• DETAILED DESCRIPTION OF THE EMBODIMENTS
  • The invention will be described more fully hereinafter with reference to the accompanying drawings, in which example embodiments of the inventions are shown. This invention may, however, be embodied in many different forms and should not be construed as limited to the embodiments set forth herein.
  • In the drawings, the thickness of layers, films, panels, regions, etc., are exaggerated for clarity. Like reference numerals designate like elements throughout the specification. It will be understood that when an element such as a layer, film, region, or substrate is referred to as being “on” another element, it can be directly on the other element or intervening elements may also be present. In contrast, when an element is referred to as being “directly on” another element, there are no intervening elements present.
  • A solar cell and a manufacturing of the solar cell according to example embodiments of the present invention will now be described with reference to the accompanying drawings.
  • First, a texturing method of a semiconductor substrate according to an example embodiment of the present invention will be described in detail with reference to FIGS. 1 to 7.
  • FIGS. 1 to 5 are cross-sectional views sequentially showing each of steps in an example of a texturing method of a semiconductor substrate according to an example embodiment of the present invention, FIG. 6 is an SEM picture showing particles attached on a textured surface of a substrate, and FIG. 7 shows reflectance curves of light incident on a substrate having a textured surface with particles according to an example embodiment of the present invention and a substrate having a textured surface without the particles according to a related art, respectively.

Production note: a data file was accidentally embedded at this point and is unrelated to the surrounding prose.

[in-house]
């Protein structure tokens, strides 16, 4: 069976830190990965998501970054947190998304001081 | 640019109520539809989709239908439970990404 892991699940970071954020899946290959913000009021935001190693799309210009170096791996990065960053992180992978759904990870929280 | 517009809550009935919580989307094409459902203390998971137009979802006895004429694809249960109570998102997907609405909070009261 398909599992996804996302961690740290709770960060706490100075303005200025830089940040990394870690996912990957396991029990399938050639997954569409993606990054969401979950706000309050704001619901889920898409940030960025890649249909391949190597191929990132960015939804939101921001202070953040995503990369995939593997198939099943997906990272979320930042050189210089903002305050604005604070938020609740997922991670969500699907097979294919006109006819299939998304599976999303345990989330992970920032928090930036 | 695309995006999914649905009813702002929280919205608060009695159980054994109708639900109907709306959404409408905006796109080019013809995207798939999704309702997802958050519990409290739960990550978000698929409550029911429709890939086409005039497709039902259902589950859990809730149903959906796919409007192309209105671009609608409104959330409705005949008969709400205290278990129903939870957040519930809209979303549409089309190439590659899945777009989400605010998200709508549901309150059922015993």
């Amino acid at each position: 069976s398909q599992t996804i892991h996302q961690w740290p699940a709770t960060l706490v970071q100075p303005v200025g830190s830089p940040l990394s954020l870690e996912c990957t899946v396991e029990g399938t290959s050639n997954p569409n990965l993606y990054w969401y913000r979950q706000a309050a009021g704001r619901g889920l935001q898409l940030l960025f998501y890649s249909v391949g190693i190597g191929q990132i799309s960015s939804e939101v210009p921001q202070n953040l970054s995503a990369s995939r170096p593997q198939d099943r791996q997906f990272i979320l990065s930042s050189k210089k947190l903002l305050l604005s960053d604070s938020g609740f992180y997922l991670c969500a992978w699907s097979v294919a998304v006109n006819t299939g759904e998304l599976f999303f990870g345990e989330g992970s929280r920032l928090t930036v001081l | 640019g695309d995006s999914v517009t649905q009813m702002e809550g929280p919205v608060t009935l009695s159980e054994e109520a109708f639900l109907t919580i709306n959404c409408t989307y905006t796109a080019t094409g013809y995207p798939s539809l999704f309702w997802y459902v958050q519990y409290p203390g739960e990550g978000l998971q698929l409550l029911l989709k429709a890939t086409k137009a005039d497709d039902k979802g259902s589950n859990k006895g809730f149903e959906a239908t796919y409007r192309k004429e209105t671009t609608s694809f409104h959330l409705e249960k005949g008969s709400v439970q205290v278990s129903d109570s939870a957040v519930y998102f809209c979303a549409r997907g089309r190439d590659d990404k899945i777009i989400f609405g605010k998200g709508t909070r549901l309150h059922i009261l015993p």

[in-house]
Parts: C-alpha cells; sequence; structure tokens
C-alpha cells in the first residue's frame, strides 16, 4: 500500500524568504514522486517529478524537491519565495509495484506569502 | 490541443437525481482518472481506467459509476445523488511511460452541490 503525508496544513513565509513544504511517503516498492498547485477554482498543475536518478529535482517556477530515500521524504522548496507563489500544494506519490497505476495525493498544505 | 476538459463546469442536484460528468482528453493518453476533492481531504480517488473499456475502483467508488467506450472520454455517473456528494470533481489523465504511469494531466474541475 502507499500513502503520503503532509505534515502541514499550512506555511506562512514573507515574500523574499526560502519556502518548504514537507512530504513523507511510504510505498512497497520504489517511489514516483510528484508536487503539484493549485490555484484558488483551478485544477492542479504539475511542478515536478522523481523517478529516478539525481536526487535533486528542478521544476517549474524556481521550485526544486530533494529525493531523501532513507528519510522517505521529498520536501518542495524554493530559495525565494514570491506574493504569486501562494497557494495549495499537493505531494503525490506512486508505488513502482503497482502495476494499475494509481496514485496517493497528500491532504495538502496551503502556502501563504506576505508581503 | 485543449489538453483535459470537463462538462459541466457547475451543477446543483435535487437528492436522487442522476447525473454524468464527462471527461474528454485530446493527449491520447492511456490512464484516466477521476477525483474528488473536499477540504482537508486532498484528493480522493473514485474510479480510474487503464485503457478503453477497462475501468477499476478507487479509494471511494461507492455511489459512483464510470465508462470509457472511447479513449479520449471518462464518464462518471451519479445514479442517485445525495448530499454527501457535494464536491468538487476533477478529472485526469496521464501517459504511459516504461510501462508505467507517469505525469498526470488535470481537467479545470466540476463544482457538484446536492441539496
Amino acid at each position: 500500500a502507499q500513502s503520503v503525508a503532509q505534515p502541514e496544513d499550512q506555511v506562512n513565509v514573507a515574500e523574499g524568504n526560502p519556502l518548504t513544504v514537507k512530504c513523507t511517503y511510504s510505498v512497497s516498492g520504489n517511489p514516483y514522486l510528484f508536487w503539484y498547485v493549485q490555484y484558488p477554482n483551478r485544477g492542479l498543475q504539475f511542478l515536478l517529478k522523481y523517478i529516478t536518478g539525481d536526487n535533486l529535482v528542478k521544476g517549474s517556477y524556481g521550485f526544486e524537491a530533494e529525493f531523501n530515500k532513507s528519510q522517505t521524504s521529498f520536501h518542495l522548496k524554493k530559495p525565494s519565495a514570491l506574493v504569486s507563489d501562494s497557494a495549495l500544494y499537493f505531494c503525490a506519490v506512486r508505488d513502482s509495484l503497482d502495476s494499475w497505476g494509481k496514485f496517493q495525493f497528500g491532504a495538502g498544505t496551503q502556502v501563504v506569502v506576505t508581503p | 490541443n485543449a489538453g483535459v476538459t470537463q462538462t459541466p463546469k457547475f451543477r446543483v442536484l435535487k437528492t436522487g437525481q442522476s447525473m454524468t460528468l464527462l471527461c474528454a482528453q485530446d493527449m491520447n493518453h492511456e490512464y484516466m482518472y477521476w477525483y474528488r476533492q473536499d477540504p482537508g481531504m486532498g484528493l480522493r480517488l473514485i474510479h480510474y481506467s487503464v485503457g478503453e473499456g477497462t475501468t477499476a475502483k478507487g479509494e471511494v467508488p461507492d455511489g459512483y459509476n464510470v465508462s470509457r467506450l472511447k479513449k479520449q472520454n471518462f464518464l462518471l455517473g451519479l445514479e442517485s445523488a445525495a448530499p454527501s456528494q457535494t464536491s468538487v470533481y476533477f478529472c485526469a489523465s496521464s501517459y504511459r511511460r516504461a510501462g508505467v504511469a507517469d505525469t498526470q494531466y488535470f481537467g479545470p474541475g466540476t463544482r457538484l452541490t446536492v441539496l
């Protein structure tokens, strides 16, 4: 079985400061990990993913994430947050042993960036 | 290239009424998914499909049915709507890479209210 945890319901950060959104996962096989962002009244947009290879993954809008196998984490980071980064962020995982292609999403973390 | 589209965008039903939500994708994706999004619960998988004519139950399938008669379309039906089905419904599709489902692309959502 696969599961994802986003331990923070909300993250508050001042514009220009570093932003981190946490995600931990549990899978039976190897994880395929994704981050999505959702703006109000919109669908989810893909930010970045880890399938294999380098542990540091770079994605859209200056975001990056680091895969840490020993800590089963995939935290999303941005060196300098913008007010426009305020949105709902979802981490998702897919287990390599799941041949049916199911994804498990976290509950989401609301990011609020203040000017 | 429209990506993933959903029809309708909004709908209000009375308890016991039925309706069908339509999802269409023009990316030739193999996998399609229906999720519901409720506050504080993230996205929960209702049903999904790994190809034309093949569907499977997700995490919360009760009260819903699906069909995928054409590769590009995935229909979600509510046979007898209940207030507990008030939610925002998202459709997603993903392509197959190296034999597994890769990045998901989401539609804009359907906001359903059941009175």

• Referring to FIG. 1, a photoresist 120 is formed on a substrate 110 preferably, but not necessarily, made of a semiconductor such as silicon, and then a photomask 121 is arranged on the substrate 110. The photo mask 121 includes a plurality of light transmitting portions CH, which are preferably, but not necessarily, made of a transparent material or are openings.
  • Light is irradiated through the photomask 121 onto the photoresist 120 and then the photoresist 120 is developed. Thereby, as shown in FIG. 2, portions of the photoresist 120 which are exposed to light through the light transmitting portions CH of the photo mask 121 are removed such that portions of the substrate 110 are exposed, while portions of the photoresist 120 which are not exposed to light are remained in place.